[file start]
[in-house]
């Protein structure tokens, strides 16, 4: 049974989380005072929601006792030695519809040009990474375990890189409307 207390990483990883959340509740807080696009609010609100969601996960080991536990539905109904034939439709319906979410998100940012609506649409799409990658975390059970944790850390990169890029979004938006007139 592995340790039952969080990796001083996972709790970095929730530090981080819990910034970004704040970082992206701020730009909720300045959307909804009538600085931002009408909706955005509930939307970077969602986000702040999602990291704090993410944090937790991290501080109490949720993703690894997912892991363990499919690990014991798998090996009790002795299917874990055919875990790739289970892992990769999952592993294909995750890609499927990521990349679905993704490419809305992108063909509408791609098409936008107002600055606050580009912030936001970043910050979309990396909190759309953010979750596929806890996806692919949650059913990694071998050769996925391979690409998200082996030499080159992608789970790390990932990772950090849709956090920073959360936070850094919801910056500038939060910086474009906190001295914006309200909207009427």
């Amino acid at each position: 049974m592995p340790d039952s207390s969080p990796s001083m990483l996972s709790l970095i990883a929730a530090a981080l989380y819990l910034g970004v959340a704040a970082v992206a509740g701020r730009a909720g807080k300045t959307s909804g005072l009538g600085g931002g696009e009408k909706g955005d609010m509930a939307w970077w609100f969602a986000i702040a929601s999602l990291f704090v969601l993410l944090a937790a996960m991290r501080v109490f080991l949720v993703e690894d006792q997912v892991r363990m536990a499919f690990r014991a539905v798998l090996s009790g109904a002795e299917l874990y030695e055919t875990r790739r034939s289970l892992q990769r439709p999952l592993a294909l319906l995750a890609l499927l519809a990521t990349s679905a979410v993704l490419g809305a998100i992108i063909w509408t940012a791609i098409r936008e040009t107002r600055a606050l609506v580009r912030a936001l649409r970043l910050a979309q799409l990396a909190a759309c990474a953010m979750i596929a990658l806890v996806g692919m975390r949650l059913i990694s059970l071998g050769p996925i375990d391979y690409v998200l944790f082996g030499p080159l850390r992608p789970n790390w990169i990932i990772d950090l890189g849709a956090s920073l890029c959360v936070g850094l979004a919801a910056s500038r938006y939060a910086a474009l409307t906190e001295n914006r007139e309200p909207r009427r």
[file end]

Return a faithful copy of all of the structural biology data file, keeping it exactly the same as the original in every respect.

[in-house]
């Protein structure tokens, strides 16, 4: 049974989380005072929601006792030695519809040009990474375990890189409307 207390990483990883959340509740807080696009609010609100969601996960080991536990539905109904034939439709319906979410998100940012609506649409799409990658975390059970944790850390990169890029979004938006007139 592995340790039952969080990796001083996972709790970095929730530090981080819990910034970004704040970082992206701020730009909720300045959307909804009538600085931002009408909706955005509930939307970077969602986000702040999602990291704090993410944090937790991290501080109490949720993703690894997912892991363990499919690990014991798998090996009790002795299917874990055919875990790739289970892992990769999952592993294909995750890609499927990521990349679905993704490419809305992108063909509408791609098409936008107002600055606050580009912030936001970043910050979309990396909190759309953010979750596929806890996806692919949650059913990694071998050769996925391979690409998200082996030499080159992608789970790390990932990772950090849709956090920073959360936070850094919801910056500038939060910086474009906190001295914006309200909207009427």
């Amino acid at each position: 049974m592995p340790d039952s207390s969080p990796s001083m990483l996972s709790l970095i990883a929730a530090a981080l989380y819990l910034g970004v959340a704040a970082v992206a509740g701020r730009a909720g807080k300045t959307s909804g005072l009538g600085g931002g696009e009408k909706g955005d609010m509930a939307w970077w609100f969602a986000i702040a929601s999602l990291f704090v969601l993410l944090a937790a996960m991290r501080v109490f080991l949720v993703e690894d006792q997912v892991r363990m536990a499919f690990r014991a539905v798998l090996s009790g109904a002795e299917l874990y030695e055919t875990r790739r034939s289970l892992q990769r439709p999952l592993a294909l319906l995750a890609l499927l519809a990521t990349s679905a979410v993704l490419g809305a998100i992108i063909w509408t940012a791609i098409r936008e040009t107002r600055a606050l609506v580009r912030a936001l649409r970043l910050a979309q799409l990396a909190a759309c990474a953010m979750i596929a990658l806890v996806g692919m975390r949650l059913i990694s059970l071998g050769p996925i375990d391979y690409v998200l944790f082996g030499p080159l850390r992608p789970n790390w990169i990932i990772d950090l890189g849709a956090s920073l890029c959360v936070g850094l979004a919801a910056s500038r938006y939060a910086a474009l409307t906190e001295n914006r007139e309200p909207r009427r």